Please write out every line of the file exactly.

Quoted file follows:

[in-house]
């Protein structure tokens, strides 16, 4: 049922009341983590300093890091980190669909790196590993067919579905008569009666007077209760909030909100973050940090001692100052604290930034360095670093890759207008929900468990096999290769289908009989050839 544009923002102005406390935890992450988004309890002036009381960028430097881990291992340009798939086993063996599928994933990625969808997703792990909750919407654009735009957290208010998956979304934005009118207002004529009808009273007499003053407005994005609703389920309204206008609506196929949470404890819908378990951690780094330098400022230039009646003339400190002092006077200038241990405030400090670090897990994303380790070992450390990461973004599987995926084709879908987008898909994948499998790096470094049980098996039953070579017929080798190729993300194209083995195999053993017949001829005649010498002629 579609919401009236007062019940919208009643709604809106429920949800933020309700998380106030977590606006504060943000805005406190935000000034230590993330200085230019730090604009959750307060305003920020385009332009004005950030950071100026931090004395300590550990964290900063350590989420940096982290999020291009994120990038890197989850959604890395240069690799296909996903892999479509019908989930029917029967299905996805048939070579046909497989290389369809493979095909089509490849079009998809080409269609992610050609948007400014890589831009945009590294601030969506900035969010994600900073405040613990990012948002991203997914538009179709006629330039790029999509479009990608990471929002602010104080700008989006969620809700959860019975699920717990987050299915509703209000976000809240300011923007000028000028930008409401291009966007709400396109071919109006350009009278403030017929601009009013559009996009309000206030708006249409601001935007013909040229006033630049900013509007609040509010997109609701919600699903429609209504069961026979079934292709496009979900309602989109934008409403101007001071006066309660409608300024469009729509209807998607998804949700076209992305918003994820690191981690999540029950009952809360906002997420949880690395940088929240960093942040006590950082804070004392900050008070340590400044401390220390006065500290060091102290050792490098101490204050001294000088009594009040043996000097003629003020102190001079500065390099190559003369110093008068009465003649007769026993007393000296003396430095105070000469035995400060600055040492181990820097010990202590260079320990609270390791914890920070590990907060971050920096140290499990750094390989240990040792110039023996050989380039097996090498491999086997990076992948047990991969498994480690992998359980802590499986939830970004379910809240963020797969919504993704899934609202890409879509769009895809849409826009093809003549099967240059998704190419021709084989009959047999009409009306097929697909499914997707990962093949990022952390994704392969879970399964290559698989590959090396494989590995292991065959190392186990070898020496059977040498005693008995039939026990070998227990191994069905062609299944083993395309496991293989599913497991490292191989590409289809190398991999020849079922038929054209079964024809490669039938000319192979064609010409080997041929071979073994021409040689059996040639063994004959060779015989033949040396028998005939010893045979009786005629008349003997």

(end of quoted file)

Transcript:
[in-house]
């Protein structure tokens, strides 16, 4: 049922009341983590300093890091980190669909790196590993067919579905008569009666007077209760909030909100973050940090001692100052604290930034360095670093890759207008929900468990096999290769289908009989050839 544009923002102005406390935890992450988004309890002036009381960028430097881990291992340009798939086993063996599928994933990625969808997703792990909750919407654009735009957290208010998956979304934005009118207002004529009808009273007499003053407005994005609703389920309204206008609506196929949470404890819908378990951690780094330098400022230039009646003339400190002092006077200038241990405030400090670090897990994303380790070992450390990461973004599987995926084709879908987008898909994948499998790096470094049980098996039953070579017929080798190729993300194209083995195999053993017949001829005649010498002629 579609919401009236007062019940919208009643709604809106429920949800933020309700998380106030977590606006504060943000805005406190935000000034230590993330200085230019730090604009959750307060305003920020385009332009004005950030950071100026931090004395300590550990964290900063350590989420940096982290999020291009994120990038890197989850959604890395240069690799296909996903892999479509019908989930029917029967299905996805048939070579046909497989290389369809493979095909089509490849079009998809080409269609992610050609948007400014890589831009945009590294601030969506900035969010994600900073405040613990990012948002991203997914538009179709006629330039790029999509479009990608990471929002602010104080700008989006969620809700959860019975699920717990987050299915509703209000976000809240300011923007000028000028930008409401291009966007709400396109071919109006350009009278403030017929601009009013559009996009309000206030708006249409601001935007013909040229006033630049900013509007609040509010997109609701919600699903429609209504069961026979079934292709496009979900309602989109934008409403101007001071006066309660409608300024469009729509209807998607998804949700076209992305918003994820690191981690999540029950009952809360906002997420949880690395940088929240960093942040006590950082804070004392900050008070340590400044401390220390006065500290060091102290050792490098101490204050001294000088009594009040043996000097003629003020102190001079500065390099190559003369110093008068009465003649007769026993007393000296003396430095105070000469035995400060600055040492181990820097010990202590260079320990609270390791914890920070590990907060971050920096140290499990750094390989240990040792110039023996050989380039097996090498491999086997990076992948047990991969498994480690992998359980802590499986939830970004379910809240963020797969919504993704899934609202890409879509769009895809849409826009093809003549099967240059998704190419021709084989009959047999009409009306097929697909499914997707990962093949990022952390994704392969879970399964290559698989590959090396494989590995292991065959190392186990070898020496059977040498005693008995039939026990070998227990191994069905062609299944083993395309496991293989599913497991490292191989590409289809190398991999020849079922038929054209079964024809490669039938000319192979064609010409080997041929071979073994021409040689059996040639063994004959060779015989033949040396028998005939010893045979009786005629008349003997």